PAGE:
"We are no longer a Christian nation." That was a quote by President Barack Obama in a June 28, 2006, speech that riled many of my contemporaries.
Those were not his prepared remarks. He had intended to say, "Whatever we once were, we are no longer just a Christian nation." Amazing orator that he is, he corrected himself on the fly adding, "We are no longer a Christian nation — at least not just."
It was an awkward correction that any public speaker can understand. Its partial quotation made headlines and was denounced from pulpits. But he was right. I love this country and appreciate our godly heritage, but many miles have been traveled since then. We have, for some time, been a post-Christian nation.
According to statistics from churchleadership.org, every year more than 4,000 churches close their doors in the U.S. Every year, 2.7 million church members fall into inactivity. From 1990 to 2000, the combined membership of all Protestant denominations in the U.S. declined by almost 5 million members (9.5 percent). At the turn of the last century (1900), there was a ratio of 27 churches per 10,000 people. In 2000, there were 11 churches per 10,000 people in America.
In fact, the United States now ranks third behind China and India in the number of people who are not professing Christians. Social battles are being lost and time-honored Christian morals are falling like tin soldiers. What is the church to do?
This is a good time to remind American Christians that the United States of America is not the Kingdom of God. We are to be first and foremost ambassadors of God's Kingdom (2 Corinthians 5:20). We are patriotic Americans, but only sojourners here (1 Peter 2:11-12).
That does not mean we should leave the nation to swirl down the drain. We have God-given, inalienable rights, recognized by our Constitution (not given by the Constitution) of which we should take advantage. But our first loyalty and allegiance belong to God, then country.
Sin — rebellion against God — has been around for a long time. It takes many forms against which the church must make a stand. But the church must recognize that our battle is against sin, not sinners. Paul reminds us that the war isn't against flesh and blood but is spiritual in nature (Ephesians 6:12). Our weapons, therefore, must be spiritual.
The answer to darkness is light (John 12:46). The answer to persecution is love (Matthew 5:44). The answer to falsehood is truth (Ephesians 4:15). And when God gives us "spiritual armor" to wear in battle, it is not for aggression but for our protection (Ephesians 6:10-18).
The only offensive weapon we are given is the Word of God. God's Word will not return to him without accomplishing that which he intends (Isaiah. 55:11). His word is powerful. Christians are not on task to defend God's word. It needs no defense. It is true and will prove true, like a light in a dark room.
Jesus taught His disciples: "... Let your light shine before men, that they may see your good deeds and praise your Father in heaven (Matthew 5:16)." What does this look like in a post-Christian world? Probably very similar to what it looked like in a pre-Christian world. Two pastoral suggestions for your consideration:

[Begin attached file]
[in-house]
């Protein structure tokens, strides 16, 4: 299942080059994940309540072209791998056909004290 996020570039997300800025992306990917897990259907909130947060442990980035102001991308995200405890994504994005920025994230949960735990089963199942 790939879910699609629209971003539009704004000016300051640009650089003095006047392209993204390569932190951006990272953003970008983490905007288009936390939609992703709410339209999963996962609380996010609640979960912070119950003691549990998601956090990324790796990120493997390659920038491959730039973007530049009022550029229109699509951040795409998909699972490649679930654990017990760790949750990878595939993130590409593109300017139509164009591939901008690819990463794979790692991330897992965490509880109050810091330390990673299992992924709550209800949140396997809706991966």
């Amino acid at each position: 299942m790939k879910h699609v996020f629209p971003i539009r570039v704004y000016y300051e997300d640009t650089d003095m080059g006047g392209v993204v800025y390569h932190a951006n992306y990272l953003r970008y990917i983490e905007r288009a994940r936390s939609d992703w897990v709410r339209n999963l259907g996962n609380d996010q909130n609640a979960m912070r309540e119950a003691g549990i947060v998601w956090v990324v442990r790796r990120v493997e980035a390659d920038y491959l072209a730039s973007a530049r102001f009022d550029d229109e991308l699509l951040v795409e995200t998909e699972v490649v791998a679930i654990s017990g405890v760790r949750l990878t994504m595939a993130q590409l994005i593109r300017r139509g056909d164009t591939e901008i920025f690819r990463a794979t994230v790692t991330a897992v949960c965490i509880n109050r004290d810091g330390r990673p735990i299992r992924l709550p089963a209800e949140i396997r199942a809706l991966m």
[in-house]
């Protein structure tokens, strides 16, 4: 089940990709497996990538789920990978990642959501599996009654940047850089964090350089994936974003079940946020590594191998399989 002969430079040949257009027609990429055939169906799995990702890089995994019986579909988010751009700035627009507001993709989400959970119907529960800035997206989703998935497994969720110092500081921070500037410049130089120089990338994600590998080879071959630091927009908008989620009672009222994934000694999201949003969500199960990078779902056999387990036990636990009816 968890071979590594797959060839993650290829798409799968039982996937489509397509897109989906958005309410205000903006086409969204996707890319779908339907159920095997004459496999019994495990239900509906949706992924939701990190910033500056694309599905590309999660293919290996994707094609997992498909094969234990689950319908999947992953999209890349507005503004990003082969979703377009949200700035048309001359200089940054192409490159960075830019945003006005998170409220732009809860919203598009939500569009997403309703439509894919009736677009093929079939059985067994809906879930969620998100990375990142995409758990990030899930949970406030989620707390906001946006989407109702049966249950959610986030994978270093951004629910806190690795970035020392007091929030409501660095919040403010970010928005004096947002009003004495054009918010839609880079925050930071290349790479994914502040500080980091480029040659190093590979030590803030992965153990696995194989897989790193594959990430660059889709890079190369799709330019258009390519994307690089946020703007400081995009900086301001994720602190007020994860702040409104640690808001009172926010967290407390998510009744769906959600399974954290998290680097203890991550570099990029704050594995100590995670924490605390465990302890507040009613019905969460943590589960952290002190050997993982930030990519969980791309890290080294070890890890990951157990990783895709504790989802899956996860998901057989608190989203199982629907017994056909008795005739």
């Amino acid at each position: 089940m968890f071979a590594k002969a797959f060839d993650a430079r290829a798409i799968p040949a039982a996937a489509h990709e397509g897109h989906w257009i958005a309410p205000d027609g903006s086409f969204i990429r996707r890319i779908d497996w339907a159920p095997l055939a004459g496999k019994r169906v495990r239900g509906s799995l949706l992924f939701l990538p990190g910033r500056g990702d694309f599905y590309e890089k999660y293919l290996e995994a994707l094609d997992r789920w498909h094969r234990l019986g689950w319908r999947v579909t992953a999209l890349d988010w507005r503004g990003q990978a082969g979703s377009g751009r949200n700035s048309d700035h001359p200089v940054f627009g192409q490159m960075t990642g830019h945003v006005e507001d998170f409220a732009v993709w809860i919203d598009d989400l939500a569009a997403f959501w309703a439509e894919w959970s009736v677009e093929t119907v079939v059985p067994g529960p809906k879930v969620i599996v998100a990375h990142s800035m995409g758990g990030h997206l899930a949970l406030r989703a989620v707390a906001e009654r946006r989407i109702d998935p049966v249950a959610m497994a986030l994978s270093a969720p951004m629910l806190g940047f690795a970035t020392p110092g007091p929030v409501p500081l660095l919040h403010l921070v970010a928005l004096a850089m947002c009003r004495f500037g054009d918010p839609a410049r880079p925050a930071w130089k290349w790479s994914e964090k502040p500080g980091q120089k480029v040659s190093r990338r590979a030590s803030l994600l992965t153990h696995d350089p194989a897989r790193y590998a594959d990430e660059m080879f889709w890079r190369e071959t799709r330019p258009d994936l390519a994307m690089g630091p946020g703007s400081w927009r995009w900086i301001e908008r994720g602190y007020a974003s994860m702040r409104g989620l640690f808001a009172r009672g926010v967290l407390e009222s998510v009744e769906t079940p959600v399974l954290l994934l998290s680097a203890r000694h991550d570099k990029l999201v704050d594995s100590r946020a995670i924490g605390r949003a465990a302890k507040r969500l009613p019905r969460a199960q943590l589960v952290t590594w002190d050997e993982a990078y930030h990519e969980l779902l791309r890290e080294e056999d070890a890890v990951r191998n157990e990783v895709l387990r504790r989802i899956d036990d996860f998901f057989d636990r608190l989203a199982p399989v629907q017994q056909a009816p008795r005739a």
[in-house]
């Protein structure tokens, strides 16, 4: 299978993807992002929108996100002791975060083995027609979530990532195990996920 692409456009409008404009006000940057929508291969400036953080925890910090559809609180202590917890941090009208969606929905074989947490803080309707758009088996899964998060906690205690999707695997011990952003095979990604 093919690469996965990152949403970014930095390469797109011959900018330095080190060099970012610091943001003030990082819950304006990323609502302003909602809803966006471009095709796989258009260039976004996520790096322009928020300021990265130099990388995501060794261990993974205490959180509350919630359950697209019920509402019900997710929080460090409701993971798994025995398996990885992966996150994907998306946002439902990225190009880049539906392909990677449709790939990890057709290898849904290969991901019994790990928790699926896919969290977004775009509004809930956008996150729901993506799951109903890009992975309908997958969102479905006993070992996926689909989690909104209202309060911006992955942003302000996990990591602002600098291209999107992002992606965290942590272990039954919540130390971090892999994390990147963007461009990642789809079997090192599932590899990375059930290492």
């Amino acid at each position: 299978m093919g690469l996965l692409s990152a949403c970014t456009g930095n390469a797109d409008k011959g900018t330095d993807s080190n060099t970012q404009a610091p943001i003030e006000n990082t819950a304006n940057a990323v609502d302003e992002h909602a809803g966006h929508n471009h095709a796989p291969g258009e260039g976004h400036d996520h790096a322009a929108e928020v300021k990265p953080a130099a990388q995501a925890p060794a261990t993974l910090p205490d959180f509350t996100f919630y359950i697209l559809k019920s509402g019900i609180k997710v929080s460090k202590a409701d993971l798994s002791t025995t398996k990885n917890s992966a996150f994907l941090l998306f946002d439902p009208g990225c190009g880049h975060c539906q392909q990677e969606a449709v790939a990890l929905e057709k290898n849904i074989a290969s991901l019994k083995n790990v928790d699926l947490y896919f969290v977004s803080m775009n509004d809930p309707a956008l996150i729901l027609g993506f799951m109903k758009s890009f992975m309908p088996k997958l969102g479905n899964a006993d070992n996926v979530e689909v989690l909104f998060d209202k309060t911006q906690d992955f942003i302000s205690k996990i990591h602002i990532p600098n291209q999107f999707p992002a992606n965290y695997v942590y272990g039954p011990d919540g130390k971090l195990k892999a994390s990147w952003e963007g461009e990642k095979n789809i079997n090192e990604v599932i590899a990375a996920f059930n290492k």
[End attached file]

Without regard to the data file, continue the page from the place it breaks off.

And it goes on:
Pray. It is not our responsibility to persuade. We've been given a "ministry of reconciliation" — we urge others to reconcile with God — but we can't make it happen (2 Corinthians 5:18-19). When Paul discusses folks who have a "veil" over their eyes in relation to truth, his directive was that we pray God removes the veil (2 Corinthians 3:12-18). Prayer really does work.
Love. This is the inescapable mandate for you and me as followers of Jesus — to love God (Mark 12:30), to love the lost (2 Corinthians 5:14), to love one another (John 13:34), to love the misguided and confused (2 Corinthians 2:15), to love our neighbors (Matthew 22:39), even to love our enemies (Matthew 5:44). We're not called to fix (only God can do that). We're not called to judge. We're called to love.
Our country needs the hope and peace only Jesus provides.
If the church does a poor job praying and showing love to the world, where will they go? They must turn to him. Jesus is the anchor of the soul for which we humans search (Hebrews 6:19). Jesus holds the better promises we humans need (Hebrews 8:6). As the church, we must resist burning bridges and building walls. The church must build bridges and open gates for all to come to Jesus on his terms, for only there do we find what the soul truly desires and needs.
It is incumbent upon us, as Christians, to be strong in the Spirit, to rightly handle the Word of God, to be prepared in season and out of season (it is "in season" by the way), to have holes on the knees of our jeans and to be regular faces around the throne of God. We need to get back to church every week so that we're empowered for the challenges ahead. And we need to be the loving, hopeful, happy body of Christ.
James A. Mann, Ph.D., is a Denton native and the lead pastor of New Life Church of Denton. He is an assistant professor of New Testament at Liberty University School of Divinity located in Lynchburg, Virginia.